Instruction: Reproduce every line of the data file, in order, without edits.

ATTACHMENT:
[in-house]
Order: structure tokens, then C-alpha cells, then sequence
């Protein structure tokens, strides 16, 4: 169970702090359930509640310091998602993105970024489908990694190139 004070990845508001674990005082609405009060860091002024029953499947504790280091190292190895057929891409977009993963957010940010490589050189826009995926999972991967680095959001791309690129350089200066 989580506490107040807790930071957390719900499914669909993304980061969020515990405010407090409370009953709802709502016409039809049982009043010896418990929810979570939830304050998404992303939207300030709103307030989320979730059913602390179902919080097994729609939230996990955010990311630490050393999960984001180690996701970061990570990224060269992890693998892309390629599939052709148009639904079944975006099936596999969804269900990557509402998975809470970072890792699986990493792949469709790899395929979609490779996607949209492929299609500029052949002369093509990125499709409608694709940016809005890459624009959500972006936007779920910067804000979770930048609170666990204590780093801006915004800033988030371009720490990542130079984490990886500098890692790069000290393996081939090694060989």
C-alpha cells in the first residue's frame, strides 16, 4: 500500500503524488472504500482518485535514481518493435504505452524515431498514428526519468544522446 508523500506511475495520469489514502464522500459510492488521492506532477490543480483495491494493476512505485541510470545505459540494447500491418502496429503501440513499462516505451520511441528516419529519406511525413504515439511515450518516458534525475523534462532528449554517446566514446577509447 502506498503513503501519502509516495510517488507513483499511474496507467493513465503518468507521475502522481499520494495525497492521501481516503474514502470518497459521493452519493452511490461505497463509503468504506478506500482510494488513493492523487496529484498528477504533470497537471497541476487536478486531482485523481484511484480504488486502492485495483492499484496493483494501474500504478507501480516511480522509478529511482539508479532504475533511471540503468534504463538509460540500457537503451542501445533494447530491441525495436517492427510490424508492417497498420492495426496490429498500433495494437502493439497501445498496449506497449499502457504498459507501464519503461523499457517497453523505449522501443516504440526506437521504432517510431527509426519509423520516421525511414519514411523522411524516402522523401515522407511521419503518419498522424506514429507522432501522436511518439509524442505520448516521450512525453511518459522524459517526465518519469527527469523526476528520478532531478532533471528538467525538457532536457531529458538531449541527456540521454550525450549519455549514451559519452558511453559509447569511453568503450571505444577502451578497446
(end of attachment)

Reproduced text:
[in-house]
Order: structure tokens, then C-alpha cells, then sequence
């Protein structure tokens, strides 16, 4: 169970702090359930509640310091998602993105970024489908990694190139 004070990845508001674990005082609405009060860091002024029953499947504790280091190292190895057929891409977009993963957010940010490589050189826009995926999972991967680095959001791309690129350089200066 989580506490107040807790930071957390719900499914669909993304980061969020515990405010407090409370009953709802709502016409039809049982009043010896418990929810979570939830304050998404992303939207300030709103307030989320979730059913602390179902919080097994729609939230996990955010990311630490050393999960984001180690996701970061990570990224060269992890693998892309390629599939052709148009639904079944975006099936596999969804269900990557509402998975809470970072890792699986990493792949469709790899395929979609490779996607949209492929299609500029052949002369093509990125499709409608694709940016809005890459624009959500972006936007779920910067804000979770930048609170666990204590780093801006915004800033988030371009720490990542130079984490990886500098890692790069000290393996081939090694060989």
C-alpha cells in the first residue's frame, strides 16, 4: 500500500503524488472504500482518485535514481518493435504505452524515431498514428526519468544522446 508523500506511475495520469489514502464522500459510492488521492506532477490543480483495491494493476512505485541510470545505459540494447500491418502496429503501440513499462516505451520511441528516419529519406511525413504515439511515450518516458534525475523534462532528449554517446566514446577509447 502506498503513503501519502509516495510517488507513483499511474496507467493513465503518468507521475502522481499520494495525497492521501481516503474514502470518497459521493452519493452511490461505497463509503468504506478506500482510494488513493492523487496529484498528477504533470497537471497541476487536478486531482485523481484511484480504488486502492485495483492499484496493483494501474500504478507501480516511480522509478529511482539508479532504475533511471540503468534504463538509460540500457537503451542501445533494447530491441525495436517492427510490424508492417497498420492495426496490429498500433495494437502493439497501445498496449506497449499502457504498459507501464519503461523499457517497453523505449522501443516504440526506437521504432517510431527509426519509423520516421525511414519514411523522411524516402522523401515522407511521419503518419498522424506514429507522432501522436511518439509524442505520448516521450512525453511518459522524459517526465518519469527527469523526476528520478532531478532533471528538467525538457532536457531529458538531449541527456540521454550525450549519455549514451559519452558511453559509447569511453568503450571505444577502451578497446